Presentation on theme: "The blood cells may lack enough hemoglobin, the protein that gives blood its red color. Anemia affects one in 10 teen girls and women. It also develops."— Presentation transcript:
The blood cells may lack enough hemoglobin, the protein that gives blood its red color. Anemia affects one in 10 teen girls and women. It also develops in men and children and is linked to some illnesses.
Weakness Dizziness Pale skin Headache Numbness or coldness in hands and feet Low body temperature
Women and people with chronic diseases have the greatest risk of anemia. When women lose blood in heavy menstrual periods, they may become anemic. Pregnancy also causes changes in a woman’s blood volume that can result in anemia. A diet low in iron, folate, or vitamin B12 also increases your risk.
A diet that's low in iron can cause anemia. some foods and medicines can hinder iron uptake when taken with iron-rich foods. They include: Dairy Other calcium-rich foods Calcium supplements Antacids Coffee Tea
The body needs both vitamin B12 and folate to make red blood cells. Animal- based foods and fortified breakfast cereals are good sources of B-12. Folate is in leafy green vegetables, fruits, dried beans, and peas,and cereals as folic acid.
Aplastic anemia is a rare disorder in which the bone marrow doesn’t make enough blood cells to supply the body. It can be caused by high doses of radiation, certain chemical exposures, virus, or an autoimmune disorder in which your body attacks the bone marrow.
Losing too many red blood cells is a common cause of anemia. Heavy menstruation, ulcers, injury, or surgery can cause enough blood loss to lead to iron-deficiency anemia. Women who have heavy menstrual periods should be tested for anemia every year.
A complete blood count test will check your levels of red blood cells, white blood cells, platelets, and hemoglobin. It will also check other factors such as average size, variability in size, volume, and hemoglobin concentration of red blood cells. If you have iron-deficiency anemia, your red blood cells may be smaller than normal..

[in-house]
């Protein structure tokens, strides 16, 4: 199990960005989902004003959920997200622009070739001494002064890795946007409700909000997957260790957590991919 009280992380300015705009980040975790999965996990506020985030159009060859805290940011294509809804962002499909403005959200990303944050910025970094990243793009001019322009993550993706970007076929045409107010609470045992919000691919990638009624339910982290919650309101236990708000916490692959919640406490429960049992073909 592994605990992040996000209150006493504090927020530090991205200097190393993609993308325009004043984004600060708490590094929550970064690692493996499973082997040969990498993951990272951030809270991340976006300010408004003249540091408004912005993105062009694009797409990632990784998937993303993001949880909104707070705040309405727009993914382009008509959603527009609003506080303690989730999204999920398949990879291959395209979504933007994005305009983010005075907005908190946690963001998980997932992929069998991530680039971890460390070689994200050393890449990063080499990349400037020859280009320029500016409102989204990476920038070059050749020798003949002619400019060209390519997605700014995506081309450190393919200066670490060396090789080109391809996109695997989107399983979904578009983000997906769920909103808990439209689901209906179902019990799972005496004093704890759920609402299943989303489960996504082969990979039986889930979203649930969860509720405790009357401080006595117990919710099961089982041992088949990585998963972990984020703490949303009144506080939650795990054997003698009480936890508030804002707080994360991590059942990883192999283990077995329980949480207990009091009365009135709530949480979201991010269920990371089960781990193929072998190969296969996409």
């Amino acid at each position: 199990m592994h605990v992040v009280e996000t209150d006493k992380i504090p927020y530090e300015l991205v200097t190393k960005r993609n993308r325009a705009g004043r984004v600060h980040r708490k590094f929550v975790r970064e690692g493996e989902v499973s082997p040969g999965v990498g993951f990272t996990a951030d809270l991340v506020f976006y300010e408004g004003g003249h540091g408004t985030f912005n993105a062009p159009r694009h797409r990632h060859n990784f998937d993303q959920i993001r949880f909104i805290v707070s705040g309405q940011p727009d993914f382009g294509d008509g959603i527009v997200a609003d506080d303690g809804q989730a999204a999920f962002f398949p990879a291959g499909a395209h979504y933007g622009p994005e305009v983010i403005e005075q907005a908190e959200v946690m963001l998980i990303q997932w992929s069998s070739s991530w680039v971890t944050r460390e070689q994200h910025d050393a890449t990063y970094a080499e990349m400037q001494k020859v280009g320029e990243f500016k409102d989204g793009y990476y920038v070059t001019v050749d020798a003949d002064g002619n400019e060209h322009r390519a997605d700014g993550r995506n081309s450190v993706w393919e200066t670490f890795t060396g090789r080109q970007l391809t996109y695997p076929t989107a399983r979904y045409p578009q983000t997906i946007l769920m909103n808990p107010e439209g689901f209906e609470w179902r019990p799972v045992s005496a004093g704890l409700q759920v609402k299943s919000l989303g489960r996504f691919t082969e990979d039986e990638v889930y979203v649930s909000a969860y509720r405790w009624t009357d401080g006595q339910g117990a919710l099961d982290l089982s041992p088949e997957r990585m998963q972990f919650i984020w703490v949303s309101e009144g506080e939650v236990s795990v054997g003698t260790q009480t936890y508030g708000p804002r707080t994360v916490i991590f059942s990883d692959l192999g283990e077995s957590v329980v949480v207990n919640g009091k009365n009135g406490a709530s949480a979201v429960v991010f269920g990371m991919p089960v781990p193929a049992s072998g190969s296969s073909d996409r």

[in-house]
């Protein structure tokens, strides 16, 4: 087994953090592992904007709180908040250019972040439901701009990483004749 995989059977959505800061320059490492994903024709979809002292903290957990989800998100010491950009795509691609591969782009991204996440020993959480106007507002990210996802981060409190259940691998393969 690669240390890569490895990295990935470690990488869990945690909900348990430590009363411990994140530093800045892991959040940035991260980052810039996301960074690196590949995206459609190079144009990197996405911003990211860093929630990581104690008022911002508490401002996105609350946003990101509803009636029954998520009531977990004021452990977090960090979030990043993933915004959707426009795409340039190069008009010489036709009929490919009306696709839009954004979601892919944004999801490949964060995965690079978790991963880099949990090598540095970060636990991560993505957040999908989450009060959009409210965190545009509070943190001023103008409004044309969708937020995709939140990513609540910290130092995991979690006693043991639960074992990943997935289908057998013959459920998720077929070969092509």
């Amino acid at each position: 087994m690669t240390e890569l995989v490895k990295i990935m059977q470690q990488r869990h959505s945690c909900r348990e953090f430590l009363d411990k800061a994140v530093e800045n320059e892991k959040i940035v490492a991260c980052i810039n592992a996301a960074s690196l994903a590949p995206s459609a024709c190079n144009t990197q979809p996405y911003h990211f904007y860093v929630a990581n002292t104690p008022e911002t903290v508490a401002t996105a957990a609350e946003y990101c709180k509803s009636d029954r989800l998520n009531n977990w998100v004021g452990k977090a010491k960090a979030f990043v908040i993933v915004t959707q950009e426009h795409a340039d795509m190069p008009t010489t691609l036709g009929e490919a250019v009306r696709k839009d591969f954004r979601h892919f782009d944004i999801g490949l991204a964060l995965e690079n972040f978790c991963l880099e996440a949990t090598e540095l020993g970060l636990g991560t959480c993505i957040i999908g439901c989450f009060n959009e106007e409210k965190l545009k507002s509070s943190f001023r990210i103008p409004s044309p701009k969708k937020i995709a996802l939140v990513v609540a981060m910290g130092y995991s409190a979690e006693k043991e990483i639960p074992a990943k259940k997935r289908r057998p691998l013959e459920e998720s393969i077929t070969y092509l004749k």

Blood cells are checked for an abnormal appearance. Hemoglobin electrophoresis detects the type of hemoglobin in blood. A reticulocyte count tests how well the bone marrow makes new red blood cells. Iron studies may be ordered to measure iron stores in your body, as well as iron levels in your blood.
Iron pills are often needed for anemia that's caused by a deficiency in that mineral. Ferrous iron is more easily absorbed than ferric iron. It's best taken with food, especially orange juice and other foods rich in vitamin C..
About half of pregnant women have iron-deficiency anemia. Pregnant women should get about 30milligrams of iron each day in their diet. Your prenatal vitamin also may contain iron. You may be tested for anemia at your first prenatal visit and after delivery.
Drugs for anemia often treat the root illness. So in some cases, where the anemia is due to chronic kidney disease, an injection of the hormone erythropoietin (EPO) may be needed. The corticosteroid, such as prednisone, can slow the attack and help correct anemia. In sickle cell anemia, a cancer drug called hydroxyurea can lower the number of painful episodes.